Brokeback Mountain


What struck me most about Brokeback Mountain on the two occasions I saw it over the weekend wasn’t that it was a gay film, because, in a lot of ways, it wasn’t.

Leaving the theater, I couldn’t shake the feeling that Brokeback Mountain shared so many similarities with another film I’ve seen: The Age of Innocence. Both films are about all-consuming desire, a sense of propriety over a “life that must be lived,” and the danger of succumbing to bodily contact.

Although I stand with the critics of the film who suggest that it could be trimmed—especially in the first hour, which is primarily a moving postcard of Wyoming (or, literally, Alberta, Canada)—I still feel the movie is a triumph. How odd to me that this is set in the 1960s when even today there are people in the world like Ennis and Jack who are unable to express these kinds of feelings. I told my s.o. afterward, “I’m so glad I’m alive today and have the opportunity to live openly,” and he responded, “It has nothing to do with today; there are still plenty of people who can’t live like you do.” And it’s true. And that’s why Brokeback Mountain is both a success and a loss for us. Because it represents us. Because it convinces us these kinds of sacrifices are in the past.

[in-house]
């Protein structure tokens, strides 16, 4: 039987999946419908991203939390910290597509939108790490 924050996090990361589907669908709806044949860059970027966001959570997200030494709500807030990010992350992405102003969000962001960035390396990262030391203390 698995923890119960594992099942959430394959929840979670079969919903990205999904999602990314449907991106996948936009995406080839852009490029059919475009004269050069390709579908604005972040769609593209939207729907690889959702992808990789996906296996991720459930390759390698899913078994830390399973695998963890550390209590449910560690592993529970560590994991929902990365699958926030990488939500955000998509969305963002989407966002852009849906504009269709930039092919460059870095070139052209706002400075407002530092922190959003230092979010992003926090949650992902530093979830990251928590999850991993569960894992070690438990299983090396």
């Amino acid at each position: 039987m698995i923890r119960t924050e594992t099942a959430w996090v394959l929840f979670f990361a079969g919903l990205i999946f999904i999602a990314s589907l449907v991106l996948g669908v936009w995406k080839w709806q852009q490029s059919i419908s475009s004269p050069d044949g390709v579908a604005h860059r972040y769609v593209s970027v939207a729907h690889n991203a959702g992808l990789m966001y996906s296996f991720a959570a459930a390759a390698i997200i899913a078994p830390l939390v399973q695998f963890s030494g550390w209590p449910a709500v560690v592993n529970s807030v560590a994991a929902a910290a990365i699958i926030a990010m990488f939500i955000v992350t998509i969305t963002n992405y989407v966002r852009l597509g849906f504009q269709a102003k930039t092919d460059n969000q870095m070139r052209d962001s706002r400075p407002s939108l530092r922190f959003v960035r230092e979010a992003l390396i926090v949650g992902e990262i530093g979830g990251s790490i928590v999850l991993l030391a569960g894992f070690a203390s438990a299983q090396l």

Both Ledger and Gyllenhaal are excellent in their roles; perhaps Gyllenhaal’s character seems the easier role because he expresses more than Ledger’s does. Ledger’s performance is in the eyes, in his unmoving upper lip. I love Ang Lee for this film and for many others: Eat Drink Man Woman, The Wedding Banquet, The Ice Storm, Sense and Sensibility. I think he’s really fearless as a director, but he’s also tasteful. Lee knows this story isn’t about sex. It’s about commitment—the commitments we can make to each other and the ones we can’t. Our commitments to the world.

It’s hard to classify this as a gay film when no one in the film identifies that way; in fact, they very much do not identify as queer, although I get a sense near the end of the film that Jack has come to a kind of self-acceptance. Ultimately, it’s a film about heterosexual America. Its violence, its disappointments, and its harsh realities.

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